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$V=0$ at the center, but how does $V$ change as you move away from that point? $\nabla V$ doesn't care about the value of $V$, it cares about the rate of change of $V$. More directly, the appropriate thing to do here would be to calculate $V(x,y)$ for arbitrary $x$ and $y$. From there you can take your derivatives, and only at the end would you set $x$ and ...

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Here are the key points, which I'll express for an arbitrary number of spacetime dimensions because that makes the pattern more clear: Inside $\sqrt{g}$, the thing denoted $g$ is the magnitude of the determinant of the metric tensor $g_{ab}$. $g^{ab}$ are the components of the inverse of the metric tensor, defined by the condition $\sum_b g^{ab}g_{bc}=\... 5 If you expand$U$to linear order in$t$, your density matrix will also only have trace one to linear order$t$, so$\mathrm{tr}(\rho(t))=1+O(t^2)$. As long as you get this, you did everything fine. Of course, your results will only be correct as long as the terms of order$t^2$and higher will be small compared to the rest. 4 I cannot imagine what discrepancy you are talking about. The EOM yields $$\partial_ r \left (\frac{p_r^2}{2m} + \frac{p_\theta^2}{2mr^2}\right )=-\dot p_r,$$ which amounts to $$\frac{p_\theta^2}{mr^3} = \dot p_r.$$ It is quite misleading to think of it as "the" radial force, as it willfully skips the centripetal acceleration. The radial ... 4 Since the question talks about mass (and not light) maybe the expected answer regards excape velocity, which for a mass big enough in a radius small enough would exeed the speed of light. (So relativity is involved, but with a quite notorius fact). Now excape velocity is a High School topic I think... 3 I'll give a more general approach. Recall the basic setup of Noether's theorem. If$\delta\phi_i$is any variation of the fields of your theory you have $$\delta{\cal L}=\dfrac{\partial\cal L}{\partial \phi_i}\delta\phi_i+\dfrac{\partial\cal L}{\partial(\partial_\mu\phi_i)}\partial_\mu\delta\phi_i+\cdots+\dfrac{\partial \cal L}{\partial (\partial_{\mu_1}\... 3 Since all calculations did by hft actually is right, we only proposed picture for this question how coil looks like from three different point. 3 To compute electric field from potential you have to have a continuous potential function V(x,y,z) first. Only then you can take the gradient and put x=a,y=b,z=c to calculate \vec{E} at any particular point (a,b,c). 3 Here is the proof. Consider two events p and q connected by a timelike segment, i.e., a timelike geodesic of Minkowski spacetime:$$\gamma(\tau) = p + \tau{\bf n}\:, \quad {\bf n}:= \frac{\vec{pq}}{\sqrt{- g(\vec{pq}, \vec{pq})}}\:.$$Since the constant tangent unit vector {\bf n} to the segment is future directed and timelike, we can fix a Minkowski ... 3 As Jakob commented, to prove identities of that kind it is often good to go back to the definition of the adjoint operator as arising from an inner product. Given an inner product (\cdot,\cdot) and an operator \hat{A}, one defines the adjoint operator \hat{A}^\dagger to be the operator that satisfies$$(v,\hat{A}w) = (\hat{A}^\dagger v,w)$$for all ... 3 The "-50 J" work done by the resistive force will decrease the kinetic energy of the body. This comes from the work-energy theorem. Assuming the body started from rest at the given acceleration, when the resistive force starts operating, it'll decrease the net acceleration in a way that depends on the force( whether its constant, or variable). ... 2 Your relation dictates (\hat{n}\cdot \vec{\sigma})^2=I, hence, for integer m,$$ (-\hat{n}\cdot \vec{\sigma})^{2m}=I, \qquad (-\hat{n}\cdot \vec{\sigma})^{2m+1}= -\hat{n}\cdot \vec{\sigma}. $$So, what is$$ \exp \Bigl ( i\phi (-\hat{n}\cdot \vec{\sigma}) \Bigr )= \cos \Bigl ( i\phi (-\hat{n}\cdot \vec{\sigma}) \Bigr ) +i\sin \Bigl ( i\phi (-\hat{n}\cdot \... 2 If you are pushing a box at constant force$F$and the box is moving at constant speed (acceleration$a=0$) this means that the toal force$F_T$acting on the box is$F_T=0$(because$F_T=ma=0$). So there must be another force$F_f$due to friction acting on the box that cancels out your force $$F_f=-F$$ (the same applies for a car, with$F$the "... 2 In the 1D world-line, the square root $$\sqrt{g_{tt}}~=~e~>~0$$ of the metric$g_{tt}$is an einbein. And the inverse metric is $$g^{tt}~=~\frac{1}{e^2}.$$ Therefore Witten's Lagrangian (1) is $$L~=~\frac{\dot{x}^2}{2e}-\frac{e m^2}{2}.\tag{1'}$$ Variation wrt. the einbein$e$leads to $$\frac{\dot{x}^2}{e^2}+ m^2~\approx~0,\tag{2'}$$ which is Witten's ... 2 The minima is found by differentiating and setting the derivative to zero. $$\frac{dU}{dr}= -4\epsilon \left[12 \left(\frac{\sigma}{r}\right)^{12}\frac{1}{r}- 6 \left(\frac{\sigma}{r}\right)^{6}\frac{1}{r}\right]$$ Setting the term in the square bracket to zero yields the correct expression for the position of the minima: $$\left(\frac{\sigma}{r}\right)^{... 2 In the referenced paper we read It is straightforward to establish (for example by Fourier transforming with respect to z) that \begin{equation} \boxed{\:\: \lim_{\upsilon\boldsymbol{\rightarrow} 1}\dfrac{1\boldsymbol{-}\upsilon^2}{\left[\left(z\boldsymbol{-}\upsilon\,t\right)^2\boldsymbol{+}\left(1\boldsymbol{-}\upsilon^2\right)r^2_{\boldsymbol{\perp}}\... 2 The question is ambiguous, as the answer depends on how m_2 is placed on m_1. If it is moving with m_1, then you're adding kinetic energy to the system:$$ \frac 1 2 m_1 v^2 \rightarrow \frac 1 2 (m_1+m_2) v^2$$and if it's stationary, then you are taking energy out (but conserving momentum):$$ \frac{p^2}{2m_1} \rightarrow \frac{p^2}{2(m_1+m_2)}$$... 2 The first method is not correct by assuming a shperical symmetric geometry. For an element charge locates on the cylinder \vec{r}' = (r', \phi', z'). It contribution to the field point \vec{r} = (r, \phi=0, z=0), d\vec{E} will be along the direction \hat{n} unit vector along the \vec{r} - \vec{r}'. The square distance$$ |\vec{r} - \vec{r}'|^2 = ... 2 You don't need to think of the whole loop all at once. Each of the four legs of the "loop" can be considered one at a time. Also, the problem is in a sense two-dimensional, since the way it is specified the loop is fixed such that only torque about the x-axis matters. So if it is easier, you can just draw two-dimensional diagrams only showing y and ... 2 You are correct. The reason is that endurance$S_e$is tested in a uniaxial test machine with alternating stress (zero midrange stress). This defines points B and B' below. Also in static uniaxial stress test point A is defined with median stress = actual stress. Or with zero stress amplitude. So a constant load defines point A and the purely alternating ... 2 The equation $$x = x_0 + v_0t + \frac{1}{2} at^2$$ will find the distance your object travels. Set$x_0$to 0 and set$v_0$= 0. the acceleration is 2 m/$sec^2$best we can tell is that acceleration is constant. The expression for acceleration vs. time must be give to find the distance traveled for a non-constant acceleration. 2 The formula holds, because there is a sum over all${\bf p}$. After that sum is performed,${\bf v}\cdot{\bf v}'$is essentially the only vector structure that is consistent with rotation symmetry. To prove the formula, first rewrite it so that the${\bf v}$and${\bf v}$' are outside the sum: $$\sum_{{\bf p}}({\bf p}\cdot{\bf v})({\bf p}\cdot{\bf v}')F(p^{... 2 Taking Hermitian Conjugate is simply taking Complex Conjugate and then Transpose, both operations are linear so their composition is also linear:$$(\hat{A}+\hat{B} )^{\dagger}=((\hat{A}+\hat{B} )^{T})^{*}=(\hat{A}^{T}+\hat{B}^{T} )^{*}=(\hat{A}^{T})^{*}+(\hat{B}^{T} )^{*}=\hat{A}^{\dagger}+\hat{B}^{\dagger}=\hat{A}+\hat{B} $$In ... 2 If you want an exact solution, you can't use perturbation theory. Try a change of variables x\rightarrow y so that:$$ \frac 1 2 m \omega x^2 + qE x = \frac 1 2 m\omega (y-a)^2 - b^2 $$where a is an offset to the (classical) ground state, and -b^2 is a global energy shift. Classically, that energy shift is stored in the spring, and quantum ... 2 This isn't intended as a perturbation theory problem. (It actually can be solved, to all orders in perturbation theory, but that would be unthinkably arduous.) The actual point is the notice that the potential, including the linear potential due to the electric field, is still a quadratic function of the position,$$V(x)=\frac{1}{2}m\omega^{2}x^{2}+qEx=\... 2 HINT: When proving conservation laws in the Lagrangian formalism, it's usually easier to avoid explicitly introducing second derivatives. Instead, leave the left-hand side of the Euler-Lagrange equations in the form $$\frac{d}{dt} \left[ 2 Q_{ij} \dot{q}_j \right],$$ and note that$$v_i \frac{d}{dt} \left[ 2 Q_{ij} \dot{q}_j \right] = 2 \frac{d}{dt} \... 2 The measurement is a projection so does not preserve the norm. Thus, if$M_m$takes$\vert \psi_i\rangle $to the unnormalized state$\vert\phi\rangle := M_m\vert \psi_i\rangle, its normalized version is \begin{align} \vert\psi_i^m\rangle &= \frac{\vert \phi\rangle}{\sqrt{\langle \phi \vert \phi\rangle}}=\frac{M_m\vert \psi_i\rangle}{\sqrt{\langle \... 1 If you denote the external points byx,y$and the internal points by$1,2,3$than the diagrams of the last line in your picture are$ x1, 11,12,23,23,23,3y$and$x1,12,12,12,23,33,3y$with integration over the internal points and what is between brackets is contracted. Yes, they are the same. 1 Regarding your results: Both coincide, since$\langle 0|1\rangle \in \mathbb{C}\$. Edit: In fact, the result is zero, because both states are orthogonal, which is also used in the calculation performed in the textbook. I hope this helped.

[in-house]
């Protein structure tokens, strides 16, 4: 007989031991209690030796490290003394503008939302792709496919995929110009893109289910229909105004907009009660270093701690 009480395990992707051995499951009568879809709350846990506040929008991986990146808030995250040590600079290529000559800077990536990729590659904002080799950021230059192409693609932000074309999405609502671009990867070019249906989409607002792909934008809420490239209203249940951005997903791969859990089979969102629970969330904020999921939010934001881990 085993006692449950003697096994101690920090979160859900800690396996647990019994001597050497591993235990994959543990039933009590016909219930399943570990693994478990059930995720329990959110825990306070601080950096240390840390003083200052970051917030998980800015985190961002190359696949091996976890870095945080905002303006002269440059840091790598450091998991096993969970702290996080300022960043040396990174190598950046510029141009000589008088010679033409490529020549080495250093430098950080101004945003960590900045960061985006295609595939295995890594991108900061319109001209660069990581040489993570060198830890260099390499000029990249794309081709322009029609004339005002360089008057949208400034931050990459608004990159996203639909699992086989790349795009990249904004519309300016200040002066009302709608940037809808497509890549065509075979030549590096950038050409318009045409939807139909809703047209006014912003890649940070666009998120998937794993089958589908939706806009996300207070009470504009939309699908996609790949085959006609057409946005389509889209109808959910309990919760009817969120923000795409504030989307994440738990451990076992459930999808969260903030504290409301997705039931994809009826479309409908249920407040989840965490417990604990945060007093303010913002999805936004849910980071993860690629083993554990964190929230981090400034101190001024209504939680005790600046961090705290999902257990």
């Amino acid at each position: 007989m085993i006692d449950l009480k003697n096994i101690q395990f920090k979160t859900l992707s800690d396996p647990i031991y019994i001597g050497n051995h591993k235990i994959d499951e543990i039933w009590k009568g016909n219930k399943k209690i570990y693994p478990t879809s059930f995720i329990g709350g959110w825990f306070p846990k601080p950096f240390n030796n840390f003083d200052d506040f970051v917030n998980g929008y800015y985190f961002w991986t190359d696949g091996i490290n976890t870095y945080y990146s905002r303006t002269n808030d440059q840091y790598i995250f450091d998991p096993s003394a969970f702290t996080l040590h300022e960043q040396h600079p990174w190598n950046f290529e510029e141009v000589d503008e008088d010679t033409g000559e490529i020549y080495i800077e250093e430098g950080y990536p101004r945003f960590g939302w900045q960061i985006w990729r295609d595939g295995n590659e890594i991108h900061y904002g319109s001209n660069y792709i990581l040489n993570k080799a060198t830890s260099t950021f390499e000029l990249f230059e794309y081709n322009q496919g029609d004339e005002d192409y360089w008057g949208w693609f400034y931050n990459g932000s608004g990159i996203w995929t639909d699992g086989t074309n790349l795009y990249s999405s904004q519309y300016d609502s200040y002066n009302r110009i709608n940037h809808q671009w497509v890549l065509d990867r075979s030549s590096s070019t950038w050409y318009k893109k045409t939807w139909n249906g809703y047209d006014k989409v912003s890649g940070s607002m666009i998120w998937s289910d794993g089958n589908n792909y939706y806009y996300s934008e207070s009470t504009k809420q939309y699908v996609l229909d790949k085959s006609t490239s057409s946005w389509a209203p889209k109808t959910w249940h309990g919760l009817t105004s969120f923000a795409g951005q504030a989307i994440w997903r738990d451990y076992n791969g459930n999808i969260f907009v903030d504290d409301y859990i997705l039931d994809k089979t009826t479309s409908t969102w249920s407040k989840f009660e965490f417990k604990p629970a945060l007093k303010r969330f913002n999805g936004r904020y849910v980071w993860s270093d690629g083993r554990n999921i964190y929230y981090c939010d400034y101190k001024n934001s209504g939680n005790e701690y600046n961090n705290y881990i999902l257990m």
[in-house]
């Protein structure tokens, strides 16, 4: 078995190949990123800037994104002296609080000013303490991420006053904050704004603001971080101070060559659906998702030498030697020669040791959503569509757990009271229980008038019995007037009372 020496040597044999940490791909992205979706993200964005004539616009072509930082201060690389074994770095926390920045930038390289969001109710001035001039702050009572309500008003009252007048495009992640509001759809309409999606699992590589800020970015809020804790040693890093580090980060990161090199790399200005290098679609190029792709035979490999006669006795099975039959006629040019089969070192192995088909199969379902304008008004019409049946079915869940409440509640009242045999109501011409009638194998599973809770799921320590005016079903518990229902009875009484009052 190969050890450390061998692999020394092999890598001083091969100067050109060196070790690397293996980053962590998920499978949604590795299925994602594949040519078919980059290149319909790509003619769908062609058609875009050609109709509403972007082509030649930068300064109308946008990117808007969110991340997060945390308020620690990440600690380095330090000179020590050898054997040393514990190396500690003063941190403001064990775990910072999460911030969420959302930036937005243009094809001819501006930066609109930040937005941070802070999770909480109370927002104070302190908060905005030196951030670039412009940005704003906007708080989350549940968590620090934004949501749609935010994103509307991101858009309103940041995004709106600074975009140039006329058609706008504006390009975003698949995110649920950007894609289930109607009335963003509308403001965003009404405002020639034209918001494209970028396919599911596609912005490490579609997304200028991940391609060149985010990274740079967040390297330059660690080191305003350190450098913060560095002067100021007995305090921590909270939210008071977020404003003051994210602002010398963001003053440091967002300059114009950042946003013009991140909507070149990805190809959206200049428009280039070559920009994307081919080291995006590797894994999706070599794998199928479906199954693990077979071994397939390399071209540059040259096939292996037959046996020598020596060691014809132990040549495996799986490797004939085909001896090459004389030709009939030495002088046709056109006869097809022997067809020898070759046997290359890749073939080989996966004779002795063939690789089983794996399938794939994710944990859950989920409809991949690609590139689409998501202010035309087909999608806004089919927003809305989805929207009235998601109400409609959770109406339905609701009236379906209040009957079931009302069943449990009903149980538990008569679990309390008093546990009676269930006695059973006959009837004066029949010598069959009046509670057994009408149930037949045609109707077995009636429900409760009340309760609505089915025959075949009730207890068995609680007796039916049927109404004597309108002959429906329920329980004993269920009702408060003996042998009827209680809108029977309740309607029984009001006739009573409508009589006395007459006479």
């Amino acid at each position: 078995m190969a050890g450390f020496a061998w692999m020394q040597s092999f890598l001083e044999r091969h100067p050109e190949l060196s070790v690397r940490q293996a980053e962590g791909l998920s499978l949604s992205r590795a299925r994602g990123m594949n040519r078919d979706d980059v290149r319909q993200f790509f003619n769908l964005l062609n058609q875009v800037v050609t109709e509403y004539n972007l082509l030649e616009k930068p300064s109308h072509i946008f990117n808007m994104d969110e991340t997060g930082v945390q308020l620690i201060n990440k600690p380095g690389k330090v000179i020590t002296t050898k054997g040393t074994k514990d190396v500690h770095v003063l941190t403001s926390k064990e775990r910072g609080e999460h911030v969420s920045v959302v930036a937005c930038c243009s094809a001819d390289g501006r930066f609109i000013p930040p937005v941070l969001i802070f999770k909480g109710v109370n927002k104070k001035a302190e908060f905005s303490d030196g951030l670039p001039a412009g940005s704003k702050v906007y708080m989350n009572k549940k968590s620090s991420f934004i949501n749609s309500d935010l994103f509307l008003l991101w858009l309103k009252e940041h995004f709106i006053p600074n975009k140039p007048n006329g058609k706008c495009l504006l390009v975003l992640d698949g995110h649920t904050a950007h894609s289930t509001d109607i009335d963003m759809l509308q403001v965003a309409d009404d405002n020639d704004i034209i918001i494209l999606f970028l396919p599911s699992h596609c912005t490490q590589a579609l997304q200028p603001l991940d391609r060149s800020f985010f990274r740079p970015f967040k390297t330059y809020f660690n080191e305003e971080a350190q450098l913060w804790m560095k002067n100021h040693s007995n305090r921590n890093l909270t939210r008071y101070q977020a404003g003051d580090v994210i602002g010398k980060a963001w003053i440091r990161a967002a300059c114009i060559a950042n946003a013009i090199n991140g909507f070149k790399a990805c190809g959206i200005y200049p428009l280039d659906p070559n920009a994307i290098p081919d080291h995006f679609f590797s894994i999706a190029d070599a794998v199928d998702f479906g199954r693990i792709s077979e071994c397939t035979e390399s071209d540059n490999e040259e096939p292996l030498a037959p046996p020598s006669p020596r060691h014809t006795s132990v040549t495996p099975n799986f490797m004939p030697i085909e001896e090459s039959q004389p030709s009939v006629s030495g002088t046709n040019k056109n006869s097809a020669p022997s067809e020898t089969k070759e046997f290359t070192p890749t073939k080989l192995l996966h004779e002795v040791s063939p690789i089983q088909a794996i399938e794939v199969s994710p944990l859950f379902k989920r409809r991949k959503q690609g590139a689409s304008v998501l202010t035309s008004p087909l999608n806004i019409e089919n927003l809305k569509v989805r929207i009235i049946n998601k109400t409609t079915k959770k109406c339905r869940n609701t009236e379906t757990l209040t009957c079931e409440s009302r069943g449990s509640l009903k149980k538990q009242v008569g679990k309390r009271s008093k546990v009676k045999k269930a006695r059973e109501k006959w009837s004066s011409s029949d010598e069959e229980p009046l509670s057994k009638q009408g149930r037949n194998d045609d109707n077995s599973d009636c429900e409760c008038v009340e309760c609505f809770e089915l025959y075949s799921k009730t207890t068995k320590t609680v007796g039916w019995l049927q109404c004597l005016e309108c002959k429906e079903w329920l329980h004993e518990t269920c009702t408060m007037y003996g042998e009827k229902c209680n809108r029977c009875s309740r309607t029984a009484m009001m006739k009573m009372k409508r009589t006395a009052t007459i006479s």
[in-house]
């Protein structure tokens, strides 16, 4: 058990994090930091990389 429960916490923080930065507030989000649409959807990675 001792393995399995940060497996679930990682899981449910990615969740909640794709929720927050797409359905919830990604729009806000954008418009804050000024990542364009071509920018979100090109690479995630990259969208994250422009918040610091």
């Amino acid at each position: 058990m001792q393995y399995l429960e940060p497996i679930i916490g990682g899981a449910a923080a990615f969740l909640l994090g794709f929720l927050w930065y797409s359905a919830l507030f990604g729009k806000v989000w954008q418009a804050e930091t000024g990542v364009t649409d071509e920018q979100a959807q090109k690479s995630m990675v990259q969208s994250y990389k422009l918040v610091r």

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After asking my son to ask the question to his physics teacher, her response was that the question does not make much sense with what they learnt so far and that the only thing they could try is to check the order of magnitude of the force and realize that it is "large". When I compare what they learn to what I had in high school (same profile, ...